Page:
Freelancers make the startup world go round. Whether it’s a developer who helps to create a website for your company or a copywriter who fills up your blog with content, most startups hire freelancers or independent contractors are some point.
But while freelancers are great, they do make things a little more complicated when it comes to tax time. This especially true when it comes to Form 1099-MISC. If you’re already lost, don’t worry. We’ll cover the basics of Form 1099-MISC including what it is, when you need one, and why they’re necessary to keep your finances squeaky clean.
What is Form 1099-MISC?
Though it may not have a very sexy name, Form 1099-MISC is very important for freelancers and independent contractors. While Form W-2 is given to employees, Form 1099-MISC is given to all non-employees. Understood in the simplest terms, Form 1099-MISC is an IRS form that is used to report non-employee compensation. This refers to the payments that freelancers, independent contractors, sole-proprietors, etc., receive from each client who paid them more than $600 in a calendar year.
The information included on Form 1099-MISC includes non-employee compensation, as well as federal and state income taxes withheld. It also includes medical and healthcare payments.
Freelancers and other non-employees need a copy of this information to report on the income earned on their personal or business federal and state income tax returns. The form is also necessary for IRS for verification purposes.
Who needs Form 1099-MISC?
In short, From 1099-MISC must be given to any non-employee, who has been paid more than $600 in business payments for their services. Though there are a number of other cases where Form 1099-MISC is needed, the most common reasons startups would need to issue the form is when using the services of non-employees (Box 7). The IRS considers non-employee compensation as meeting the following criteria:
- Payments were made to someone who is not your employee
- Payments were made for services in the course of your trade or business
- You made payments to an individual, partnership, estate, or (in some cases) a corporation
- You made payments to the non-employee of at least $600 during the year
It’s important to note that Form 1099-MISC is only necessary when the payments are made in the course of running a business. Therefore, it does not pertain to personal payments. However, the person you paid, and to whom you owe a 1099-MISC, does not necessarily have to be a business. Form 1099-MISC is still required if you hire an individual who is self-employed, or someone who does not file business taxes on a separate business tax form.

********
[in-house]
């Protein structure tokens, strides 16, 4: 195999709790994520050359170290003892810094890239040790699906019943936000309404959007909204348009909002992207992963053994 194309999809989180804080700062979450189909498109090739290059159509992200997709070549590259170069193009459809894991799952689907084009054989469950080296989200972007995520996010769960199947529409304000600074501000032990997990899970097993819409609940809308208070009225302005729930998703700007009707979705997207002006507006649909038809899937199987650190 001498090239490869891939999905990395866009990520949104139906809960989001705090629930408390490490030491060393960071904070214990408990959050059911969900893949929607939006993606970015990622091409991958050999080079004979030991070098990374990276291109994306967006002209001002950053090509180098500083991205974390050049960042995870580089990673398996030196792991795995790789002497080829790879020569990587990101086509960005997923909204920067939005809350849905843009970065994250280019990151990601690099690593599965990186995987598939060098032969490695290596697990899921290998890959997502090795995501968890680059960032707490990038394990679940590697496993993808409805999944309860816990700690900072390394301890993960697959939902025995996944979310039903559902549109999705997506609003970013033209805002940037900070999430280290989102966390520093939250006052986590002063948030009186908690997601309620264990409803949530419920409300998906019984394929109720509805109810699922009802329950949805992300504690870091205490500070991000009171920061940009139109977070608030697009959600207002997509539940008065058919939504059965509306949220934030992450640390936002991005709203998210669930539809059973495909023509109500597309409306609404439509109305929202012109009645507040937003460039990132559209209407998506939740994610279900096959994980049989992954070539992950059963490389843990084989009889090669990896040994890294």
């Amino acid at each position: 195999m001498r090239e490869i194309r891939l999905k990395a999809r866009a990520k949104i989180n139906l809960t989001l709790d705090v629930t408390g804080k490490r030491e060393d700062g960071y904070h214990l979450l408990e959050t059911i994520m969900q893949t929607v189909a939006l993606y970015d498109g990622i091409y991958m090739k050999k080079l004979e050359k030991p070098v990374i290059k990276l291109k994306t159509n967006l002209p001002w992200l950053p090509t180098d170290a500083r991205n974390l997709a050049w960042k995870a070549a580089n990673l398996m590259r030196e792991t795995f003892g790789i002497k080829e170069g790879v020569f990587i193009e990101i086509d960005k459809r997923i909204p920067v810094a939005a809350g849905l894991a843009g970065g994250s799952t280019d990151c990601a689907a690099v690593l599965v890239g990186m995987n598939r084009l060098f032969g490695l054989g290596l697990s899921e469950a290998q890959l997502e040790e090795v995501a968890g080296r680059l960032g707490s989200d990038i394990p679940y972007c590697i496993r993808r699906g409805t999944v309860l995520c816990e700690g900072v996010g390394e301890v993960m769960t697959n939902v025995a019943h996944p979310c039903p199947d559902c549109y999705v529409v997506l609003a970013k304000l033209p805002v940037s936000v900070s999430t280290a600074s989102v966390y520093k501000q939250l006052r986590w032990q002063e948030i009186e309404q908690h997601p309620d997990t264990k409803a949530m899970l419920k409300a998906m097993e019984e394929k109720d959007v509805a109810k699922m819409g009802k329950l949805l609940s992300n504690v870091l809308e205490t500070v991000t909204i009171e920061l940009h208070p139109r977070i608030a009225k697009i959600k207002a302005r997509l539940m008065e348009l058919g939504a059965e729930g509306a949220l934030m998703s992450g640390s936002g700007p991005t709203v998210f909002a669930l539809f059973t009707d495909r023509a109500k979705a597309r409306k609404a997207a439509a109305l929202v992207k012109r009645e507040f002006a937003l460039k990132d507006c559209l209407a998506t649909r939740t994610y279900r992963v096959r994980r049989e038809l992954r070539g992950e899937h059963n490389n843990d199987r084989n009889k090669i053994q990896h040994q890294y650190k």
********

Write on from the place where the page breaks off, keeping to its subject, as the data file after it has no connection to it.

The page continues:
TIP: If you’re ever in doubt whether someone you hired should be issued a 1099-MISC form, complete the form anyway. If the form is required and you fail to fill it out, you could face fines and penalties from the IRS.
Are there exemptions to Form 1099-MISC?
There are a number of general exemptions to Form 1099-MISC, including:
- Corporations, including LLCs, treated as an S corporation or C corporation
- Merchandise, telegrams, telephone, freight, storage, and similar items
- Rent to rental agents
- Payments of wages/salaries to employees, and payments for business travel to employees
When is Form 1099-MISC due?
Form 1099-MISC must be provided to non-employees (by mail or online) no later than January 31st. However, it is recommended to give this form to non-employees earlier in January. This will give them time to review the form and make any necessary corrections.
How do I prepare and file Form 1099-MISC?
When preparing 1099-MISC forms, it’s important to note that two copies are needed. You need to provide Copy A to the IRS and Copy B to the recipient.
To prepare 1099-MISC forms, you’ll need to obtain copies from an office supply store, your payroll service/payroll software program, business tax program, or directly from the IRS. While a copy of Form 1099-MISC appears on the IRS website in red, this is for IRS use only—it’s not available for download and print.
Note that along with Copy A of all the 1099-MISC forms you provide to non-employees, you must also submit Form 1096 transmittal form to the IRS if you are mailing your forms to the IRS. You do not need to submit Form 1096 if you e-file the 1099 forms.
Once you have the correct forms, you need to have a couple of things on hand. Make sure you know the total amount of payment for the person, their taxpayer ID number, and address. In order to get the person’s taxpayer ID, you will need to first get a W-9 form from that person. In the case that your business is audited, you will need to be able to show proof of a W-9 form for everyone who did work for you.
Once you have filled out the forms, you can submit Copy A of Form 1099-MISC (along with the transmittal form 1096 if you are mailing) to the IRS by mail or online. Copy B should be submitted to the recipient (the non-employee whose services you used).
What are the consequences of not filing Form 1099-MISC?
If you use the services of a non-employee and do not file Form 1099-MISC, you could be fined $100 for each type of form (with no maximum). If you miss the January 31st deadline and file late, the fines are determined based on how late you file, as well as the size of your business.
While 1099-MISC forms can be a pain, they are important in order to keep your finances in order and your business compliant. Of course, you can always save yourself the pain of handling the books on your own by outsourcing your bookkeeping.